#AmazonFail

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When I first entered the Twitterverse, I learned quickly the value of the hashtag. The hashtag identifies a tweet with all sorts of others just like it—helps the tweeter to see what others have said on the subject. As I read my tweets today, one hashtag kept trending–#amazonfail. I thought nothing of it since I chalking the hashtag up to bad customer service; thus, allowing me to continue my Amazon shopping without much thought. But I was curious. Curious to see what the big “fail” was. Curious to see Amazon’s horrid sin that would cause such an uproar. So, before curiosity killed the proverbial cat, I began following the trend. In the self-published section of Amazon’s Kindle, a book detailing the safe ways to practice pedophilia is available for purchase. Yes, this is why a boycott of Amazon and the hashtag #amazonfail kept streaming through my Twitter feed. As mommy bloggers raise their collective voices against Amazon, I find myself at war between censorship and protecting the potential targets of pedophiles.

I dislike the thought of censorship because I am an advocate for free speech. But I have children and have friends with children. Somewhere, a child has suffered because someone followed the instructions in this ebook. This is where the tension lives for me—between the ability speak on subjects freely or protecting children. But free speech is a fickle creature that we have invented. Initially, freedom of speech protected us from our government’s silencing of its citizens—creating a discursive space in which we can openly discuss and disagree with government.

Now, a private company couches behind the freedom of speech amendment. Under free speech, Amazon defends its right to have published this book on pedophilia. Each customer should determine what he or she buys which negates the culpability of Amazon. Yet, the onslaught of negative reviews for this book were deemed inappropriate and removed. Amazon is not promoting free speech but free speech that protects the profits of Amazon. This interpretation of free speech blurs the lines between public sphere and private spheres. We hide behind the freedom of speech amendment when it suits our needs to make profit.

Even though I have spoken out against censorship, I believe more strongly in speaking up for those who cannot speak for themselves. For the children suffering in silence, for the potential victims. I know this is hypocritical, but I would rather err on the side of protecting innocents than always presenting a cohesive whole ideology. I choose to support other booksellers until Amazon takes this book off its website. Yes, this is a major #amazonfail.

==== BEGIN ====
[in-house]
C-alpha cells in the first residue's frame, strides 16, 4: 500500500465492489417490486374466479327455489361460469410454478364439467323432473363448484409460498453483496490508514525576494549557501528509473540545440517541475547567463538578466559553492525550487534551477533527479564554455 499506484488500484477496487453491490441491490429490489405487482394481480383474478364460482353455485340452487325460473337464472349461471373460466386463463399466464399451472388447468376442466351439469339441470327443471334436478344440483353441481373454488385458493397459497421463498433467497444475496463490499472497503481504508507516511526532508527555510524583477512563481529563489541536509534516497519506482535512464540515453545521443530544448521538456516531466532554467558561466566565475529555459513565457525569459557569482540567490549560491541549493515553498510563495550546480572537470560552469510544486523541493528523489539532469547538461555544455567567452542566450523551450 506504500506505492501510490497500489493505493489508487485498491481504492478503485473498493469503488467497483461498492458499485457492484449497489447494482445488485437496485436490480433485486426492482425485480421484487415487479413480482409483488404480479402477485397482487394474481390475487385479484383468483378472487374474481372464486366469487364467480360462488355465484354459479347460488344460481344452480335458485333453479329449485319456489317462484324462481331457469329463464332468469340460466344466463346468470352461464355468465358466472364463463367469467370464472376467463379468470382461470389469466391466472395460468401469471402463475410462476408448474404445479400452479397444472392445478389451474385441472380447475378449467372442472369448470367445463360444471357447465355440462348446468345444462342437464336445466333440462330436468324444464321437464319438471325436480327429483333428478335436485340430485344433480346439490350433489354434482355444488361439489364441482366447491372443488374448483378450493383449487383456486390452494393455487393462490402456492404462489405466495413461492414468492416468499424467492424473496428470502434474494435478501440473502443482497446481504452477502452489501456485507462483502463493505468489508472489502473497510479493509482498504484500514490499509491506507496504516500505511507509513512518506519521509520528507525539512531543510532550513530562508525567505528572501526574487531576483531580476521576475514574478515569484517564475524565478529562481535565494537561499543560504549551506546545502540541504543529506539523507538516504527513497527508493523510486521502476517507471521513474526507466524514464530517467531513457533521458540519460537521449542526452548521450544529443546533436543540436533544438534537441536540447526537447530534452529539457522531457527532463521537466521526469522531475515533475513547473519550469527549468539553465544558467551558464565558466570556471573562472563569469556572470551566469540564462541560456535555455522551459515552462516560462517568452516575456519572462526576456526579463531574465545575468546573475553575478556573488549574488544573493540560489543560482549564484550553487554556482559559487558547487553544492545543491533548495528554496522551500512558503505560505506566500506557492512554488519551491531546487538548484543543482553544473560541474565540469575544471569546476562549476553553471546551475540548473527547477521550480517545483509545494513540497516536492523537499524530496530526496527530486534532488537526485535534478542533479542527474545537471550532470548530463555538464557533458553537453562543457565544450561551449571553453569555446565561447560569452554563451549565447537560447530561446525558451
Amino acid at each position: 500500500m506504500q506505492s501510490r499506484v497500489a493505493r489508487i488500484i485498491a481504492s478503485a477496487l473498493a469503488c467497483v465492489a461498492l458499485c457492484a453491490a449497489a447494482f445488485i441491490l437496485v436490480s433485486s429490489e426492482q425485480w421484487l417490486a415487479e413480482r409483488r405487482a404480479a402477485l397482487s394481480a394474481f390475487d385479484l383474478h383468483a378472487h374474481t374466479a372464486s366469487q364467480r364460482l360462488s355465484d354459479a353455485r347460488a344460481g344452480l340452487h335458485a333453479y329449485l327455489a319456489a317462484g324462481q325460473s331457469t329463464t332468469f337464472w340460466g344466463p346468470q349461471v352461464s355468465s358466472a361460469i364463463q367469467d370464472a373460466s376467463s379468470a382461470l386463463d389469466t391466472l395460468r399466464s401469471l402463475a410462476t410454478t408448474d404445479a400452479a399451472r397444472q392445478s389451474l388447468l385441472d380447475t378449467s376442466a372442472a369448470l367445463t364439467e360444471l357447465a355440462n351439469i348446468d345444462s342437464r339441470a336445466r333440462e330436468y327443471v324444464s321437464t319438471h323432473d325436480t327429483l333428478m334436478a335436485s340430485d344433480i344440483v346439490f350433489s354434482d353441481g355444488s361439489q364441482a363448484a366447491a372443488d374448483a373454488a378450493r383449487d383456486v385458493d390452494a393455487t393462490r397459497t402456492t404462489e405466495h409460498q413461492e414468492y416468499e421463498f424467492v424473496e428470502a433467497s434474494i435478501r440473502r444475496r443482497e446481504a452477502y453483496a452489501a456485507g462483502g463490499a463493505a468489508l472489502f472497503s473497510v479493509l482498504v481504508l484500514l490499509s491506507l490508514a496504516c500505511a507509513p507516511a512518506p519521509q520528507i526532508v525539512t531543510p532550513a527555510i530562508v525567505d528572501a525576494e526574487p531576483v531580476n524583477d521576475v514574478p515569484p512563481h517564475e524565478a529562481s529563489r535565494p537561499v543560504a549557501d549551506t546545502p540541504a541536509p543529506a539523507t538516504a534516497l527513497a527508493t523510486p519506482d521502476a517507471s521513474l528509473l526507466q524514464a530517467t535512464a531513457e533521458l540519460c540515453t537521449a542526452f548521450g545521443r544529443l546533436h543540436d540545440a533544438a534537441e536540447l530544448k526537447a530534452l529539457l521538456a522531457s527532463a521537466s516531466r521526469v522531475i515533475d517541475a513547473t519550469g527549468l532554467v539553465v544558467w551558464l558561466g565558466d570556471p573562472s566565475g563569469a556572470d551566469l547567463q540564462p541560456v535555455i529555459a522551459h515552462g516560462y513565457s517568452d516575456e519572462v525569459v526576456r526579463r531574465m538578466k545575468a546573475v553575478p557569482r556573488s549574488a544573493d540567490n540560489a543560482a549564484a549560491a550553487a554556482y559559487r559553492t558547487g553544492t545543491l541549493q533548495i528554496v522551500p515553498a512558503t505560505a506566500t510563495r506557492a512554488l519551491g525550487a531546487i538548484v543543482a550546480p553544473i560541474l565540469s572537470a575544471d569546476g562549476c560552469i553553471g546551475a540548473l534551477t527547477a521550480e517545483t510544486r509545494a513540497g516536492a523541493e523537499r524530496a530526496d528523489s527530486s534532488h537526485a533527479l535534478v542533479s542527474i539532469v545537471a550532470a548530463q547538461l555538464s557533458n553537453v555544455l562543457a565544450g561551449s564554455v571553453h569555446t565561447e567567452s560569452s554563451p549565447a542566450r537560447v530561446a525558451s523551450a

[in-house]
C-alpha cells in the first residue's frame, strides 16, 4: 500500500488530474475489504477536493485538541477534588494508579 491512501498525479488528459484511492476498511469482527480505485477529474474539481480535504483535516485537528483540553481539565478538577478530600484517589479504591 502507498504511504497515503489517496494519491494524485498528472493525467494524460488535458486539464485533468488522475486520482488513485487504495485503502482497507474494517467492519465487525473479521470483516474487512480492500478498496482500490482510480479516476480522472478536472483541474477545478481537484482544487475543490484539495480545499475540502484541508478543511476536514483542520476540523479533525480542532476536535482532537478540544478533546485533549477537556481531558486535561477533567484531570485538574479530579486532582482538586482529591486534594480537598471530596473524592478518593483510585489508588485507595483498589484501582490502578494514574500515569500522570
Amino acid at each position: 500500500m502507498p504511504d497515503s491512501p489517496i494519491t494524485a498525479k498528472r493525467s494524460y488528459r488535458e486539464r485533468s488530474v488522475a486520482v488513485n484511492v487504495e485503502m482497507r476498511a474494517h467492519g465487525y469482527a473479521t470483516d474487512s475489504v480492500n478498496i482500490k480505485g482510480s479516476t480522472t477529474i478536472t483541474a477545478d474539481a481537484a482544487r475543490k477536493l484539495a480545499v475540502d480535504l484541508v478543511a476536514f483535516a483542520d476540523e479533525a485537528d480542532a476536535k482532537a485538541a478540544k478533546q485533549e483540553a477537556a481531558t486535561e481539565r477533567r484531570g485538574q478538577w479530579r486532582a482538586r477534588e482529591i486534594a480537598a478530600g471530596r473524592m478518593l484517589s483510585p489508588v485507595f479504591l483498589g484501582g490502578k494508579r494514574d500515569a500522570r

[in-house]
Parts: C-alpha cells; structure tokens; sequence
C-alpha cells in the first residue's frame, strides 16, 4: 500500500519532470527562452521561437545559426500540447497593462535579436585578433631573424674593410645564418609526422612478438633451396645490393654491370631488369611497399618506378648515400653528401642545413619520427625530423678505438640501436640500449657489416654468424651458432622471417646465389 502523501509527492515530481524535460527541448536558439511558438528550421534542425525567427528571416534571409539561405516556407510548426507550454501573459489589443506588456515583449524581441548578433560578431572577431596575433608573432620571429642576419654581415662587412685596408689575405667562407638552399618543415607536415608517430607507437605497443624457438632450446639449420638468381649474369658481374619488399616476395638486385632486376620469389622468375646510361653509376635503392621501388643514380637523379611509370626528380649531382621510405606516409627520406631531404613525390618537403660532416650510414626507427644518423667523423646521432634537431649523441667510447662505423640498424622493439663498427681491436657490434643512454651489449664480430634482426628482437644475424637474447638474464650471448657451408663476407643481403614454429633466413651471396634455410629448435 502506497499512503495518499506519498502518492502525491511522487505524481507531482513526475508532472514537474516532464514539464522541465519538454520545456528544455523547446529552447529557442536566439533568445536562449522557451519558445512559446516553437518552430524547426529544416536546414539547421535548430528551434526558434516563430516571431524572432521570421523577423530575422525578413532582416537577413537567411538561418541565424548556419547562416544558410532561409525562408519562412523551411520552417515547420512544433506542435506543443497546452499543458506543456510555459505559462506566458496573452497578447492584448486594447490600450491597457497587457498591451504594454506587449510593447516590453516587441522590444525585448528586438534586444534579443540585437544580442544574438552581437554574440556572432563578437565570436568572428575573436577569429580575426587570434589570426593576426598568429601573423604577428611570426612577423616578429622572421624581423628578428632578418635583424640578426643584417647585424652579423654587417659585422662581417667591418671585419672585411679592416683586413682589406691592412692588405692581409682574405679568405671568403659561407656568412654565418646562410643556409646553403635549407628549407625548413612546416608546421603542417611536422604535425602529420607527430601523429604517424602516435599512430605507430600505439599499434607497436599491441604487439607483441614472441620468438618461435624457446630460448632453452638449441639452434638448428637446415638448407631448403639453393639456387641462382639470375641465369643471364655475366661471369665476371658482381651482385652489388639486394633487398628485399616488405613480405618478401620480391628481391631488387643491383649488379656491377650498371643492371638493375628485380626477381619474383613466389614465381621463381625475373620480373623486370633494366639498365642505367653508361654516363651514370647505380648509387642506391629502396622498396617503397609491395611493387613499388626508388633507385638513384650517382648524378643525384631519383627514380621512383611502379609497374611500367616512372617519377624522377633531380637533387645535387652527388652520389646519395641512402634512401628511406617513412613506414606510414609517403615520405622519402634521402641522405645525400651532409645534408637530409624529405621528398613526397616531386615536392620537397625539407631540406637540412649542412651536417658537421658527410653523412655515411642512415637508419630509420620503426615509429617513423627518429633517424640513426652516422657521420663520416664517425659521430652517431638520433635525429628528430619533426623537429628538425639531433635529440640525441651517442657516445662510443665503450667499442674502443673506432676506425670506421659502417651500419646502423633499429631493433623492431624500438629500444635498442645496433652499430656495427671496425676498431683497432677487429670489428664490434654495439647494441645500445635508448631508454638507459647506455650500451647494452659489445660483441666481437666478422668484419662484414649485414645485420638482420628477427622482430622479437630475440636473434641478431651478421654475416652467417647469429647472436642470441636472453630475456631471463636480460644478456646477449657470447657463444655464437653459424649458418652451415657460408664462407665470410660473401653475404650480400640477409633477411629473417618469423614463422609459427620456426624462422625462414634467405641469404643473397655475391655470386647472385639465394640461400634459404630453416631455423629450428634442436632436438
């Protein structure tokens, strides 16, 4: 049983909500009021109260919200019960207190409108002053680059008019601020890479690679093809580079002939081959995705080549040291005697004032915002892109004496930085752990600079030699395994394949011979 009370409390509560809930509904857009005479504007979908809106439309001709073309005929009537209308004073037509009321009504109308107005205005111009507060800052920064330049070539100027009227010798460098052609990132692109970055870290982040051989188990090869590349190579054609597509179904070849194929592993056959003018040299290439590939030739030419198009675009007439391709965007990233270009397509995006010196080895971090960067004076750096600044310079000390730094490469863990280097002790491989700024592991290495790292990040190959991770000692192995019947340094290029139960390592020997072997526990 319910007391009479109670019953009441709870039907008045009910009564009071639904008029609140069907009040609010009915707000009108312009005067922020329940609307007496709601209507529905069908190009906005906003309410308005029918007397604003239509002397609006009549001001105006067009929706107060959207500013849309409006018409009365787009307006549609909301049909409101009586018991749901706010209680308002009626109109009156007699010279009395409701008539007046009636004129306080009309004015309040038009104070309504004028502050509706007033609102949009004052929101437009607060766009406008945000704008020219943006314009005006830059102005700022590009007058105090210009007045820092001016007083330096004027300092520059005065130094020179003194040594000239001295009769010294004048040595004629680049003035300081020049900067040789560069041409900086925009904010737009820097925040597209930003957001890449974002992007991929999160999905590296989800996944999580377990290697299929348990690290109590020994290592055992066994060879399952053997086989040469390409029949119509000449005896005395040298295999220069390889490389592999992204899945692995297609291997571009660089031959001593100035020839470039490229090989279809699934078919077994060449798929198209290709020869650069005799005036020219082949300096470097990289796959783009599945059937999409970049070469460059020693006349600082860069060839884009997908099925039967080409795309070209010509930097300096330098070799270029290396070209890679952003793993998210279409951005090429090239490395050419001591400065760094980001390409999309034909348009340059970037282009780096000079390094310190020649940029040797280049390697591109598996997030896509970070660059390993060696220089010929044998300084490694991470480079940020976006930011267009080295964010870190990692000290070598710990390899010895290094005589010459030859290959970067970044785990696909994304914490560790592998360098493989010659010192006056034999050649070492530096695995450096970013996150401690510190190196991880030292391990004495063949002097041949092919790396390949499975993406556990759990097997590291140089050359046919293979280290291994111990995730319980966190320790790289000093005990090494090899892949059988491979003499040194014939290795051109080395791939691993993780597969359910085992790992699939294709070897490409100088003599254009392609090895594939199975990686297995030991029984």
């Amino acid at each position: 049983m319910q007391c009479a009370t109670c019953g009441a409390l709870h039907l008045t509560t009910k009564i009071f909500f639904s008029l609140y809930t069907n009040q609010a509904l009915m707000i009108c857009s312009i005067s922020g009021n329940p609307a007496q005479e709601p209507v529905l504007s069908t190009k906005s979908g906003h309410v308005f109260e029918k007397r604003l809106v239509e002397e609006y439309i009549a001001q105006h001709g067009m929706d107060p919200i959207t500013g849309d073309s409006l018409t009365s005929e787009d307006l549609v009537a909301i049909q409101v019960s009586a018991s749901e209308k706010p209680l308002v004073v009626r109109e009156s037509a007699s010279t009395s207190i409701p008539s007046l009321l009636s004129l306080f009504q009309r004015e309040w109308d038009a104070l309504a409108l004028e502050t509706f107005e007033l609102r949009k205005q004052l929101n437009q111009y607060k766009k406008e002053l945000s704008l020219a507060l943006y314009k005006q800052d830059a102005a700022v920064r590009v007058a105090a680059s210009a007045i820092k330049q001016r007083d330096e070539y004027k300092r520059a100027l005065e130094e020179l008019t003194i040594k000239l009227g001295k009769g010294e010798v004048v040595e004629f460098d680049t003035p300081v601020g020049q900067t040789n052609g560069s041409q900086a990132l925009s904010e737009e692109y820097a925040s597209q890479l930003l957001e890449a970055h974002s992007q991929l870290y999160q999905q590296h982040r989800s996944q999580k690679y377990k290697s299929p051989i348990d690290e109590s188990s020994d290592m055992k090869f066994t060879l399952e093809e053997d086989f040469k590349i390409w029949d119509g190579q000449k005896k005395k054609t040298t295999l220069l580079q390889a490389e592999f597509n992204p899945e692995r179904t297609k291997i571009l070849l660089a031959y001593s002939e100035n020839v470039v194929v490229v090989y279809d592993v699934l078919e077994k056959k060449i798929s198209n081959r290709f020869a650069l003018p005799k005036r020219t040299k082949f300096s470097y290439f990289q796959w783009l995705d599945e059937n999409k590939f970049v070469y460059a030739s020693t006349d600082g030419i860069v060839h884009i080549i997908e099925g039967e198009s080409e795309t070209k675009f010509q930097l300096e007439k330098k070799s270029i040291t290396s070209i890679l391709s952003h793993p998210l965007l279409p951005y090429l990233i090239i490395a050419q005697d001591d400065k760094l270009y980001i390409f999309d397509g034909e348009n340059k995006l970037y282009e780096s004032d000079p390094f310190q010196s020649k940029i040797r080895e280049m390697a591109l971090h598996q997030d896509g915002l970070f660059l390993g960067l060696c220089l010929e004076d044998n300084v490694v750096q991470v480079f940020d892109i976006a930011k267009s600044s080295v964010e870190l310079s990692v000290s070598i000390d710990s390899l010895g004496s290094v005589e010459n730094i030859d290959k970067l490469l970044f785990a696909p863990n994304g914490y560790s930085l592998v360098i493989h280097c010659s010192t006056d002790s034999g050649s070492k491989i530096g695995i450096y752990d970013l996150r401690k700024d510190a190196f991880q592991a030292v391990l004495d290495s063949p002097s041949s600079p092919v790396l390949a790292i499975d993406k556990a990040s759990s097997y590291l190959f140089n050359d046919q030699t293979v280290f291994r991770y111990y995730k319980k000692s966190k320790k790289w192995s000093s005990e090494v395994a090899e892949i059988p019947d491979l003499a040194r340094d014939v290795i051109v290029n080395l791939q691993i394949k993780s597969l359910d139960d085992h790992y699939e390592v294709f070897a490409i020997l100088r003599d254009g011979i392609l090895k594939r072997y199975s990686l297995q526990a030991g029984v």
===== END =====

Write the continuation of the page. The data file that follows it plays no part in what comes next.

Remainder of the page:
15 thoughts on “#AmazonFail

  1. I am with you on the whole censorship vs free speech dilemma, and I even get the crummy legal grounds Amazon was trying to stand on. What really gets me is the poor application of ethics. Basically, this book (and I use the term loosely) openly admitted to a pro-pedophile stance (can’t believe I even had a reason to phrase that). Educating people about the causes of unacceptable, damaging behavior is one thing, trying to make it OK, however, is a gross violation of ethical conduct. I am happy to say that the so-called book has been pulled, but what is to stop future publications of this nature?

    1. My conscience would be far more damaged if I spoke up and defend this “author’s” writings rather than my children, other people’s children. I’m outraged, but not surprised that this book and others like it exist. Truly saddening.

  2. As a mom and a survivor I am completely outraged by this. I will never buy Amazon again regardless of wether they pull the book. Their business ethics are clear to me now.

  3. Thanks for posting this, Sarah, and for supporting the boycott! I am also a huge advocate of free speech and so forth, but this is just ridiculous! I am not an advocate for abortion or anything else that harms our children! No so-called business should help promote such horrible crimes either!

  4. In my opinion this isn’t censorship. True censorship is when government dictates what its citizens are able to see/read/hear/experience. Amazon is not government. They are a company. Companies have the right to set whatever limits or lack thereof they choose. I am not asking Amazon to stop selling anything other than items that glorify and condone pedophilia which is a sick and illegal activity. Amazon has already taken a stance against selling pornographic material. I consider this pornographic and vulgar. This is not the only book, Amazon has many books in this genre. And that is why I am boycotting Amazon. I am asking them to take a stand as a first in a long line of big business to take a stand for decency and set the bar for acceptable lines of profit.

  5. Thank you for calling out the original purpose of freedom of speech.

    It is a privilege we often abuse and Amazon is a coward for trying to hide behind it. It’s fourth quarter sales should reflect the consequences of this deplorable corporate behavior.

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